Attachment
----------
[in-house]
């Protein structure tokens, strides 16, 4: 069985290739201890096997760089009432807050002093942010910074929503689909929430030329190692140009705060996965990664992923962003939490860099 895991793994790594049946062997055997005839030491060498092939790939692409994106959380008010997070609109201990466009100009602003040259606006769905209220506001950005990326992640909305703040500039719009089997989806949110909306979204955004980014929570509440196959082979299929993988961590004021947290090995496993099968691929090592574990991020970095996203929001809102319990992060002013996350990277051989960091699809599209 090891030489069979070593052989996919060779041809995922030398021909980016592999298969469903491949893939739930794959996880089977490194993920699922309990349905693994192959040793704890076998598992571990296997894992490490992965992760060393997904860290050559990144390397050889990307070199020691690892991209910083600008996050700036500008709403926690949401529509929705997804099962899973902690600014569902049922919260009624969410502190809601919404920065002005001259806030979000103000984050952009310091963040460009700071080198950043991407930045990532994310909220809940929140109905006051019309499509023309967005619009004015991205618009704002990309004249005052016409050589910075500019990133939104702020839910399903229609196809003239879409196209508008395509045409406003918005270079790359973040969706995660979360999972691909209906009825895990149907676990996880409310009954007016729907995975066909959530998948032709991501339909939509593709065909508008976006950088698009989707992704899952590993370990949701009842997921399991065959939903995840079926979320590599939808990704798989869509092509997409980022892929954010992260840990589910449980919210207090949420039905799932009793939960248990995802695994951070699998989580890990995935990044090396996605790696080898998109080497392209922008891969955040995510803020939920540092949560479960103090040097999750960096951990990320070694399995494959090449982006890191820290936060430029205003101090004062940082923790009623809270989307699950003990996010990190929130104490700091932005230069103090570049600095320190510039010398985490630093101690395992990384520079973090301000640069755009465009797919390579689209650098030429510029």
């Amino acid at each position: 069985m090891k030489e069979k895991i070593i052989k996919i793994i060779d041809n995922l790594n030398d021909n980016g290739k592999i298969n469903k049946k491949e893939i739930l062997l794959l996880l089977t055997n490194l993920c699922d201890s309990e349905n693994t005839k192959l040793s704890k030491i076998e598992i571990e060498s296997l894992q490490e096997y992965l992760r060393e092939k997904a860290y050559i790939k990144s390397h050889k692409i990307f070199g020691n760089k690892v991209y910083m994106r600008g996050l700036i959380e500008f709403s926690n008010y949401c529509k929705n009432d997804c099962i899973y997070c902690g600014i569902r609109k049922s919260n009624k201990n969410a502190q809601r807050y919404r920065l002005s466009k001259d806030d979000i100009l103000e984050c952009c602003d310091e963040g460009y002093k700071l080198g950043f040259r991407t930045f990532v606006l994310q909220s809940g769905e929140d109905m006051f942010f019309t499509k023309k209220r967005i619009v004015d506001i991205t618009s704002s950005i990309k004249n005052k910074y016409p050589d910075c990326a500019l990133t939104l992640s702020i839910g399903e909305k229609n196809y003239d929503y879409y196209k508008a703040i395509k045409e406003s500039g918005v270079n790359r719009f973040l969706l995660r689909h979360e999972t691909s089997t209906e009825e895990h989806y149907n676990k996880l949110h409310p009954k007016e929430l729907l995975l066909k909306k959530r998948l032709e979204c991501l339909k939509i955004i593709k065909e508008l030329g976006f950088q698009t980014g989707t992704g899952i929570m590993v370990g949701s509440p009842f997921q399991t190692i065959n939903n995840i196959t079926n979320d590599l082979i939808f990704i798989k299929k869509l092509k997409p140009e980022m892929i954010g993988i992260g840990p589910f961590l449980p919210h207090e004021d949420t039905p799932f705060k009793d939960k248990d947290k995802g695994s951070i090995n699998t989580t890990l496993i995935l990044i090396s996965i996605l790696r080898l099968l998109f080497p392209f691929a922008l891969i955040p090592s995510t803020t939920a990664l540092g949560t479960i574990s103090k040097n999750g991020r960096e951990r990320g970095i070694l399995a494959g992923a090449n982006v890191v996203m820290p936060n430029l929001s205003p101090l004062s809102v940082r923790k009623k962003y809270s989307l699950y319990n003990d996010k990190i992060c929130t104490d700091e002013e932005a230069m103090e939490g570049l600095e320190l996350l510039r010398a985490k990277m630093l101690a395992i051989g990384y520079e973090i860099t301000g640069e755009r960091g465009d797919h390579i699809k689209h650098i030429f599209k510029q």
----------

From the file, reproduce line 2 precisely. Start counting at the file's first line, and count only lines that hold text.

């Protein structure tokens, strides 16, 4: 069985290739201890096997760089009432807050002093942010910074929503689909929430030329190692140009705060996965990664992923962003939490860099 895991793994790594049946062997055997005839030491060498092939790939692409994106959380008010997070609109201990466009100009602003040259606006769905209220506001950005990326992640909305703040500039719009089997989806949110909306979204955004980014929570509440196959082979299929993988961590004021947290090995496993099968691929090592574990991020970095996203929001809102319990992060002013996350990277051989960091699809599209 090891030489069979070593052989996919060779041809995922030398021909980016592999298969469903491949893939739930794959996880089977490194993920699922309990349905693994192959040793704890076998598992571990296997894992490490992965992760060393997904860290050559990144390397050889990307070199020691690892991209910083600008996050700036500008709403926690949401529509929705997804099962899973902690600014569902049922919260009624969410502190809601919404920065002005001259806030979000103000984050952009310091963040460009700071080198950043991407930045990532994310909220809940929140109905006051019309499509023309967005619009004015991205618009704002990309004249005052016409050589910075500019990133939104702020839910399903229609196809003239879409196209508008395509045409406003918005270079790359973040969706995660979360999972691909209906009825895990149907676990996880409310009954007016729907995975066909959530998948032709991501339909939509593709065909508008976006950088698009989707992704899952590993370990949701009842997921399991065959939903995840079926979320590599939808990704798989869509092509997409980022892929954010992260840990589910449980919210207090949420039905799932009793939960248990995802695994951070699998989580890990995935990044090396996605790696080898998109080497392209922008891969955040995510803020939920540092949560479960103090040097999750960096951990990320070694399995494959090449982006890191820290936060430029205003101090004062940082923790009623809270989307699950003990996010990190929130104490700091932005230069103090570049600095320190510039010398985490630093101690395992990384520079973090301000640069755009465009797919390579689209650098030429510029």